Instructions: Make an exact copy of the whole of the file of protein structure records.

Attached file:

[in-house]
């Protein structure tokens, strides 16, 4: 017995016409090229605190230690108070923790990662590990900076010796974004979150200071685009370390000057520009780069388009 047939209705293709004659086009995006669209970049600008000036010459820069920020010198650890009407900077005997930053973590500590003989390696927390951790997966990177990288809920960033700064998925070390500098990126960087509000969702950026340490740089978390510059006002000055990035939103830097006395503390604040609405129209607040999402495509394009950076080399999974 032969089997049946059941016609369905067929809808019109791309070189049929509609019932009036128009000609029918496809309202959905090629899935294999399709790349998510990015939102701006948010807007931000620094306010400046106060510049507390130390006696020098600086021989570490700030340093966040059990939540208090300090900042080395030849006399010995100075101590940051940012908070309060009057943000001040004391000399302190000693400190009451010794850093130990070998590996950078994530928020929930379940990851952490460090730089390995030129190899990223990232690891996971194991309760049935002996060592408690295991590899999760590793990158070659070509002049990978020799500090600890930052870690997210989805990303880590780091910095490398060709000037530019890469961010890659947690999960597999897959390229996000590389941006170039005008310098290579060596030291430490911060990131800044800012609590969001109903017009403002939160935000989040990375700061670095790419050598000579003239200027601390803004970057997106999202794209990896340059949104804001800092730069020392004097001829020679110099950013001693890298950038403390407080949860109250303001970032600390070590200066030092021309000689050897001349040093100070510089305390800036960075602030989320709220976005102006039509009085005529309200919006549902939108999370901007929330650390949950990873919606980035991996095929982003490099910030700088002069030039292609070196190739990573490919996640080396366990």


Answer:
[in-house]
């Protein structure tokens, strides 16, 4: 017995016409090229605190230690108070923790990662590990900076010796974004979150200071685009370390000057520009780069388009 047939209705293709004659086009995006669209970049600008000036010459820069920020010198650890009407900077005997930053973590500590003989390696927390951790997966990177990288809920960033700064998925070390500098990126960087509000969702950026340490740089978390510059006002000055990035939103830097006395503390604040609405129209607040999402495509394009950076080399999974 032969089997049946059941016609369905067929809808019109791309070189049929509609019932009036128009000609029918496809309202959905090629899935294999399709790349998510990015939102701006948010807007931000620094306010400046106060510049507390130390006696020098600086021989570490700030340093966040059990939540208090300090900042080395030849006399010995100075101590940051940012908070309060009057943000001040004391000399302190000693400190009451010794850093130990070998590996950078994530928020929930379940990851952490460090730089390995030129190899990223990232690891996971194991309760049935002996060592408690295991590899999760590793990158070659070509002049990978020799500090600890930052870690997210989805990303880590780091910095490398060709000037530019890469961010890659947690999960597999897959390229996000590389941006170039005008310098290579060596030291430490911060990131800044800012609590969001109903017009403002939160935000989040990375700061670095790419050598000579003239200027601390803004970057997106999202794209990896340059949104804001800092730069020392004097001829020679110099950013001693890298950038403390407080949860109250303001970032600390070590200066030092021309000689050897001349040093100070510089305390800036960075602030989320709220976005102006039509009085005529309200919006549902939108999370901007929330650390949950990873919606980035991996095929982003490099910030700088002069030039292609070196190739990573490919996640080396366990």